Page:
to a fragrant tea & the unexpected meat
found on a trail. It’s hard to imagine all the animals
& plants we might eat. Bodies breaking for us.
In the dark we proclaim each death until the sun
comes slowly behind the mountain in the morning,
illuminating each face as if it were our own.
Marci Rae Johnson works for Legible.com and as a freelance editor. Her poems appear in Image, The Christian Century, Relief, The Other Journal, Main Street Rag, Rhino, Quiddity, The Valparaiso Poetry Review, The Louisville Review, and 32 Poems, among others. Her most recent book was published by Steel Toe Books.
In her first poetry collection, Animals I Have Killed, Lauren K. Carlson delivers poems that incarnate rare and ordinary alchemies of biology and consciousness. Through deft deployment of metaphor and syntactic sleight of hand, Animals I Have Killed bears witness to daily transformations of animal into meat, human into animal, and God into word into night. In Carlson’s hands, rifles become sentences, children become windows, a young woman becomes the unopened mail of her recently departed grandmother. What’s more, through the keen eye of our poet/witness, each embodiment reveals its tethers to all the others; we are given to see not only the lit stage of the theatre, but the puppeteer overhead, past and future scenes waiting in the wings, our own faces aglow in the darkened house and all the strings.
Consider Carlson’s startling title, Animals I Have Killed. Grammatically, the phrase implies the book’s subject is animals, and certainly this is true. As it happens the poet resides on a family farm replete with goats, chickens, dogs, and numerous wild creatures. But Carlson’s title is complicated by the startling adjectival declaration “I have killed” which immediately shifts the gravitational power from the “animals” to the “I” that killed them. With these four words, Carlson enacts the violence whereby an animal is extinguished by an “I”, and, in so far as we consider such acts of violence to be the “savage” domain of animals, Carlson concedes to being an animal. Indeed, the simultaneous transfiguration of animal into weaponized “I” and “I” into an animal at the mercy of another is a recurring motif.
Take the poem “Migrations” which begins, “of silver air the starlings/ under thunderheads/ tumbling as one/the flock chasing storms”, then startles with “this swoop is not a doom”. Certainly, the slippery syntax which constructs a parallel between the birds in flight and the storm is a kind of magic. The phrase “tumbling as one” might refer to the flock of many birds, or the collect of thunderheads, or the flock and the clouds together made one. Stretched across the page, with ellipses between phrases, the words both semantically and visually represent both birds and clouds, each fragment occupying its own piece of sky. The empty space around the fragments becomes the firmament stitching them together, dissolving distinction between, so that when we arrive at “this swoop is not a doom” we are astonished by the sudden appearance of a threat the speaker claims is absent. Doom may not be this swoop, but it might be the next. At the close of the poem, the speaker declares “a night with no light” to be “what else but a room/ a womb/ the newborn once home”. Suddenly we understand the heightened awe and terror of the speaker beholding the sky when, in addition to the migrations of weather and birds we consider the migration of an infant, of one’s own child, from womb into wide world and from hospital to home.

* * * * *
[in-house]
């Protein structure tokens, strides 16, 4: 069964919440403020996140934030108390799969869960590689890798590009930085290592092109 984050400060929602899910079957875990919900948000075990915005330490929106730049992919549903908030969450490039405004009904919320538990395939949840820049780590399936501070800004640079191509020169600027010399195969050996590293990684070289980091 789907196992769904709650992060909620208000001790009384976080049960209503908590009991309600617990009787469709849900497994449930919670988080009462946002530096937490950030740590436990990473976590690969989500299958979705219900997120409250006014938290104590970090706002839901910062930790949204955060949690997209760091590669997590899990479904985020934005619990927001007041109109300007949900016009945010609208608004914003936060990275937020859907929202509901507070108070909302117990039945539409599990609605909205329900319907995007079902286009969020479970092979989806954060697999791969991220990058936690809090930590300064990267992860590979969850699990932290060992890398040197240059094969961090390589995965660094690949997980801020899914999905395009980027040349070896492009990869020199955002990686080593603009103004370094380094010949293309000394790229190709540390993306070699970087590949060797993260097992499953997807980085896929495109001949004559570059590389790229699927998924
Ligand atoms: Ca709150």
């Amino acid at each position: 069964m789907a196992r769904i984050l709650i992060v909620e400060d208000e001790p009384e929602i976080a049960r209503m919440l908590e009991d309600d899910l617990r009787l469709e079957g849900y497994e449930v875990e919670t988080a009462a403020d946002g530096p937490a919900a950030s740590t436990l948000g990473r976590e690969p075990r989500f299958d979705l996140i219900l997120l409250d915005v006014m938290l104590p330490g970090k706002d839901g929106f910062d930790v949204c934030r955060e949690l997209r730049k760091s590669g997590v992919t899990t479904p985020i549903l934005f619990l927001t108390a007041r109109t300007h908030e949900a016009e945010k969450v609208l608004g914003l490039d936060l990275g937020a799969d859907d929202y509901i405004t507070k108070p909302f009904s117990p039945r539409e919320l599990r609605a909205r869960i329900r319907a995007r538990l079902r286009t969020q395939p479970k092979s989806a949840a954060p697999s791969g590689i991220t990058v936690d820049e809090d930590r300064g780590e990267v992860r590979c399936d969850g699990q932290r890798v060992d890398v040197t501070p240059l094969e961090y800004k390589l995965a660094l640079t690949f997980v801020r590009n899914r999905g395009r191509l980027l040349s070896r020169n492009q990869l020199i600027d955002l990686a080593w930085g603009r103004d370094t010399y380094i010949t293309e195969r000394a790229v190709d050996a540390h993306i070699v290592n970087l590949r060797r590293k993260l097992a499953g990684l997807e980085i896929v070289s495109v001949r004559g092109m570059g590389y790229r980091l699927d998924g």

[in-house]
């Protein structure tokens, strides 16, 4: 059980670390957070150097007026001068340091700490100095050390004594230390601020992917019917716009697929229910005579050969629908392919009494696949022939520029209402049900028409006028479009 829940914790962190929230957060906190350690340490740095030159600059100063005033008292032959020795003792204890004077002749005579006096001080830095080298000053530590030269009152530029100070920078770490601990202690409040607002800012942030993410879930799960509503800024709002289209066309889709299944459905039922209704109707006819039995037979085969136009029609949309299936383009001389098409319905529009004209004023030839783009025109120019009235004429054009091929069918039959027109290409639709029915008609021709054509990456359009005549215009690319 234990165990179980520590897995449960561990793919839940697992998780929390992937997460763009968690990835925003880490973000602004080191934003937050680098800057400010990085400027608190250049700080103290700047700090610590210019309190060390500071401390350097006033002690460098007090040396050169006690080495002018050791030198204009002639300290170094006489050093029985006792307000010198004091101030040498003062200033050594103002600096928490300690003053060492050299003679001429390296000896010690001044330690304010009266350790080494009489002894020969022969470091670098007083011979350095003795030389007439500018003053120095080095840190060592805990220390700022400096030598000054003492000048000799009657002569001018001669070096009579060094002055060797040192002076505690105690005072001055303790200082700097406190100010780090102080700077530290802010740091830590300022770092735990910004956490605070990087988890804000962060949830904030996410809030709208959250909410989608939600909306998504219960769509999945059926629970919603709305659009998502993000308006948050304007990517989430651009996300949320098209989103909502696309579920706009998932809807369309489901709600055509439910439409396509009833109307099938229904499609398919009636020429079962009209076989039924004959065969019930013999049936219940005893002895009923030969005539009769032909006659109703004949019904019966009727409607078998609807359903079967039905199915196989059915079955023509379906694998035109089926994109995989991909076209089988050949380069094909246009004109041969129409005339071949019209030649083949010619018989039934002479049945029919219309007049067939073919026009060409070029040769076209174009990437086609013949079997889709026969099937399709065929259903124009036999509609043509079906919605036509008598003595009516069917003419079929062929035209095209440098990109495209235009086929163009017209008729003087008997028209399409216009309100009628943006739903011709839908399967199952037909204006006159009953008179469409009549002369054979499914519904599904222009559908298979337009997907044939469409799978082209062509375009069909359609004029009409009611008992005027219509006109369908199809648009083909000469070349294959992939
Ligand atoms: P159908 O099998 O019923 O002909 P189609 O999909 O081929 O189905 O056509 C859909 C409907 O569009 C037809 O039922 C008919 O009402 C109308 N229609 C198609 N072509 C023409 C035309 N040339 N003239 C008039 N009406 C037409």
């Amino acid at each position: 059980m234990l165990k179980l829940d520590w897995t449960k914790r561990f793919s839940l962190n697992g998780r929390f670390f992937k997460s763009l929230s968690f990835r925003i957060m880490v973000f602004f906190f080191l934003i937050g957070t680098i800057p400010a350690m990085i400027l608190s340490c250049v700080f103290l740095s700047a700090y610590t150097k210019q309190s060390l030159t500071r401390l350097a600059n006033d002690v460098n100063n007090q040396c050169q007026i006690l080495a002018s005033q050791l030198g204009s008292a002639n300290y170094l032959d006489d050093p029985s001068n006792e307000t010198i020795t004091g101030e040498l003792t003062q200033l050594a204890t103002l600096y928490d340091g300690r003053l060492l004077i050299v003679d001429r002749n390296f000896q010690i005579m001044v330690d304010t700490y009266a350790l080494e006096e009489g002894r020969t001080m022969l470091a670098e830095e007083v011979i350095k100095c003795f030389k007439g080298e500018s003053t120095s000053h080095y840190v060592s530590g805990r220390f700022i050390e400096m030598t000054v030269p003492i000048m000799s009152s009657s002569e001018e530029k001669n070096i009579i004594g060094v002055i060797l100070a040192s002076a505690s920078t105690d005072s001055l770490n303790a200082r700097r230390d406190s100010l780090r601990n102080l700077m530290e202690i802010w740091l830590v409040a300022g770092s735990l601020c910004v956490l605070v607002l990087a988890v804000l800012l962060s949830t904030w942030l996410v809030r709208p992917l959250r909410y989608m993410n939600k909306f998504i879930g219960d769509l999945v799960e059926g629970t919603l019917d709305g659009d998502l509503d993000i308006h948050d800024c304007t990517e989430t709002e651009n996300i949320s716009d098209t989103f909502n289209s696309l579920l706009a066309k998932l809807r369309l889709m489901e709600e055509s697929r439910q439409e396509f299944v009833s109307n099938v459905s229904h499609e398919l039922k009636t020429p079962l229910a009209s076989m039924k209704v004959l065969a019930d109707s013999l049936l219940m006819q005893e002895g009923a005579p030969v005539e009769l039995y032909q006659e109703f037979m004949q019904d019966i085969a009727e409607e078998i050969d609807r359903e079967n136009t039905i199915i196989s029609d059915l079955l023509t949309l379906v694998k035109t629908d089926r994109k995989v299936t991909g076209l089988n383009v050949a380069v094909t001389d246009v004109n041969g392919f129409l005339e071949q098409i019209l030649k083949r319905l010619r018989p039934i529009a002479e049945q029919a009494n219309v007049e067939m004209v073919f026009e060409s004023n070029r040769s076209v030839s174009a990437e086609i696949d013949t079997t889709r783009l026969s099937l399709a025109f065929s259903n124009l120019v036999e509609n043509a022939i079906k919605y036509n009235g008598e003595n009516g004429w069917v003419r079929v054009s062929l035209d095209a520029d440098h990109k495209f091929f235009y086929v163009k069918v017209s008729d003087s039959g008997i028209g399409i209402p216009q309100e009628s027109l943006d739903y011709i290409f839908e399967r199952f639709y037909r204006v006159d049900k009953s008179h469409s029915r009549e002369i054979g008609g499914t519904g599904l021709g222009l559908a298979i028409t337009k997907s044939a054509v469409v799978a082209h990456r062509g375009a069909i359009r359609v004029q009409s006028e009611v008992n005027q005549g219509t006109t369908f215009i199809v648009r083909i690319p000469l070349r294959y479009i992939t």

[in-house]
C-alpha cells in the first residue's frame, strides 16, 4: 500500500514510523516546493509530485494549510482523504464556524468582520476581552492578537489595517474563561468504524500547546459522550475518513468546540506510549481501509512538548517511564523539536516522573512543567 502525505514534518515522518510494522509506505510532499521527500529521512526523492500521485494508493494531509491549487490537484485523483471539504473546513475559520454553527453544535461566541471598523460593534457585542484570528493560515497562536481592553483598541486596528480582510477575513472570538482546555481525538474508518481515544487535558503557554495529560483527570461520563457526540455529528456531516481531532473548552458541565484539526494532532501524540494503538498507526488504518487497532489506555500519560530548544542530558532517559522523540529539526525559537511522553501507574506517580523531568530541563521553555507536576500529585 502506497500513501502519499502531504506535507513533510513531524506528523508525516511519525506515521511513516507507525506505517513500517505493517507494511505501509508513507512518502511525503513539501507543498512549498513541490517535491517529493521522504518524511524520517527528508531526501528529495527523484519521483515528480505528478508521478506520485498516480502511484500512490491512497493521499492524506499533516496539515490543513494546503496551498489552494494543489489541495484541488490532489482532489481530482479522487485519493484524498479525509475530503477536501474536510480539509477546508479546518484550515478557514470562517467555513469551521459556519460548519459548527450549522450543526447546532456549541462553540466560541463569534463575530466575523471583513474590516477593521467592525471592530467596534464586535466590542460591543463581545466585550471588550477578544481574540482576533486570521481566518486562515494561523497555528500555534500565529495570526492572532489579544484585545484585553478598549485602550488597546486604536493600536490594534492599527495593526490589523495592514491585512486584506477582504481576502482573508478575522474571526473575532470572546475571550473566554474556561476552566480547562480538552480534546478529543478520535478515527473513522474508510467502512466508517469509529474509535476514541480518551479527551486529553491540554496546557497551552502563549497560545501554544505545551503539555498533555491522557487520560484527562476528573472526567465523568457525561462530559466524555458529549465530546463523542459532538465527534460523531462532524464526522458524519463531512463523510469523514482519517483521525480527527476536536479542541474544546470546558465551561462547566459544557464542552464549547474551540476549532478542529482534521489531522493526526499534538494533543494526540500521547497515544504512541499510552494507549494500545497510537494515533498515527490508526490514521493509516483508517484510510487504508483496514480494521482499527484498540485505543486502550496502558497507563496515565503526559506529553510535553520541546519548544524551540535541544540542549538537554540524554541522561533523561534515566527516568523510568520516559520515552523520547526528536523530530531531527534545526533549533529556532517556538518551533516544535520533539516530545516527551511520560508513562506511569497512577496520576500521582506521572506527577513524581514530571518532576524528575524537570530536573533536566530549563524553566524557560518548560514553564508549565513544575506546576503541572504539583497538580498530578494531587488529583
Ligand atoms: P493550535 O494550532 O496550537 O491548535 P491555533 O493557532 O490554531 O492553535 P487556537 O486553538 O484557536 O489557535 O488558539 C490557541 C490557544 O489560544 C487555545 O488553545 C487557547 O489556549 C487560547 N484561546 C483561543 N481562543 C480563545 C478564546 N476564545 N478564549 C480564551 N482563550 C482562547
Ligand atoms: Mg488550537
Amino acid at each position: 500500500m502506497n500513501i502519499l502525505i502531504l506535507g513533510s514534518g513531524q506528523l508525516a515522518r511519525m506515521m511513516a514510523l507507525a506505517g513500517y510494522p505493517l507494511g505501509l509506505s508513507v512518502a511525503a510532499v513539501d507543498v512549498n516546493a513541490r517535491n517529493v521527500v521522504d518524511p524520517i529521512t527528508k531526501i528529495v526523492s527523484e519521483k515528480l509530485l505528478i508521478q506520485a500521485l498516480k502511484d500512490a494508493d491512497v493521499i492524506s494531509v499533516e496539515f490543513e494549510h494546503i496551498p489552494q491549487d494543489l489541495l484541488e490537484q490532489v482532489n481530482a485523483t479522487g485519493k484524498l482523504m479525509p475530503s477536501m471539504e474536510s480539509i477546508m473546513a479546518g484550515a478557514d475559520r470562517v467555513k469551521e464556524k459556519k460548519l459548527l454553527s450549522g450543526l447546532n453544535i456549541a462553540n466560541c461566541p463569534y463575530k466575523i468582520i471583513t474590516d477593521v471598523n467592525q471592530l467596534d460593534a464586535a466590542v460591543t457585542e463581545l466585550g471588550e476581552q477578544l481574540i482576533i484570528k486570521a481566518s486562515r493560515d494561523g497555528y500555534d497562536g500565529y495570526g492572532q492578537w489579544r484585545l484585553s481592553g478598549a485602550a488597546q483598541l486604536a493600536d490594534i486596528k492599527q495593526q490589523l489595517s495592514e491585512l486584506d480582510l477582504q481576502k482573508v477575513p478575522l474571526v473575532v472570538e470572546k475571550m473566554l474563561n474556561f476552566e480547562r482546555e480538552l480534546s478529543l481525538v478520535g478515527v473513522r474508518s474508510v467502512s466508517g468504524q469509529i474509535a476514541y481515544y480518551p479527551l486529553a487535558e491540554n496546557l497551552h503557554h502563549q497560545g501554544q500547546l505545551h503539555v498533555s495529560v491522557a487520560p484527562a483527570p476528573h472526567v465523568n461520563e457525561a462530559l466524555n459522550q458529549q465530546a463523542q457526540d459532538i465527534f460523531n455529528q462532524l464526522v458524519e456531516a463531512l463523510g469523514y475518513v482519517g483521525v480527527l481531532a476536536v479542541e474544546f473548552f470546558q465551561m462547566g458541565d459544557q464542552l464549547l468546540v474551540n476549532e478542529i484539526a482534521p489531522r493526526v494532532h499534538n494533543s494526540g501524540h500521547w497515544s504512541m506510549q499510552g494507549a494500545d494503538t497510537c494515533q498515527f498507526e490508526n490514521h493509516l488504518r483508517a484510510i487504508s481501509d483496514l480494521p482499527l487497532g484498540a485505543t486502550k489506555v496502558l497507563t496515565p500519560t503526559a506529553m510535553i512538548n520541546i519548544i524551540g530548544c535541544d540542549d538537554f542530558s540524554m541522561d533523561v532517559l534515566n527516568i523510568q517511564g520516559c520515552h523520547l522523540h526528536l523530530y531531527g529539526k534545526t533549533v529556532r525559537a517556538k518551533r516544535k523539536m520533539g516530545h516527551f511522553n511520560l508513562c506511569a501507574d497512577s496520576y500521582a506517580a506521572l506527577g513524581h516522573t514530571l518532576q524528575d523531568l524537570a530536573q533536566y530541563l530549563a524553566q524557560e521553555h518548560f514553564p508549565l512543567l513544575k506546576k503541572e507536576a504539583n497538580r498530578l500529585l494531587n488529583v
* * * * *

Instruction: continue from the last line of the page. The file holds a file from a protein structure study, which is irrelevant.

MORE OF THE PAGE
In Carlson’s poems metaphor is not simply a mechanical device, but an enactment of spiritual transubstantiation. We see this in “Mary Teaches Me the Sacrament” which begins:
When I tell my son
our neighbor died this morning
he weeps at eight
his emotions hovering near the surface
The poem may be read in several ways, both horizontally across the page and vertically down, one column at a time. This formal play, whereby multiple readings coexist and complicate each other, embodies a metaphysical revelation. Reading across the columns horizontally, we understand the speaker is telling her son that their neighbor has died; the son, eight years old, weeps. The title, with its invocation of Mary and the Christian faith, complicates this reading as we may interpret the word neighbor to be a stand-in for Jesus, and the telling to be that of the Easter story. If we read each column vertically other meanings emerge. The second column is particularly resonant: my son/ died this morning/ at eight. We may understand the speaker to be Mary the mother of Jesus, recalling her son’s death (at eight A.M). But from the first reading we understand the primary speaker–to whom Mary teaches the sacrament– is also a mother, and as a mother, how can she not empathize with Mary’s loss? In these first few lines, not only do we witness several transfigurations– the present day mother into Mary, mother of God, the deceased neighbor into Jesus, Jesus into the speaker’s own eight year old son (to name a few), but the choices of interpretation which become the responsibility of the reader, transforms the reader from passive witness to active agent of creation, culpable for the transformations they conceive.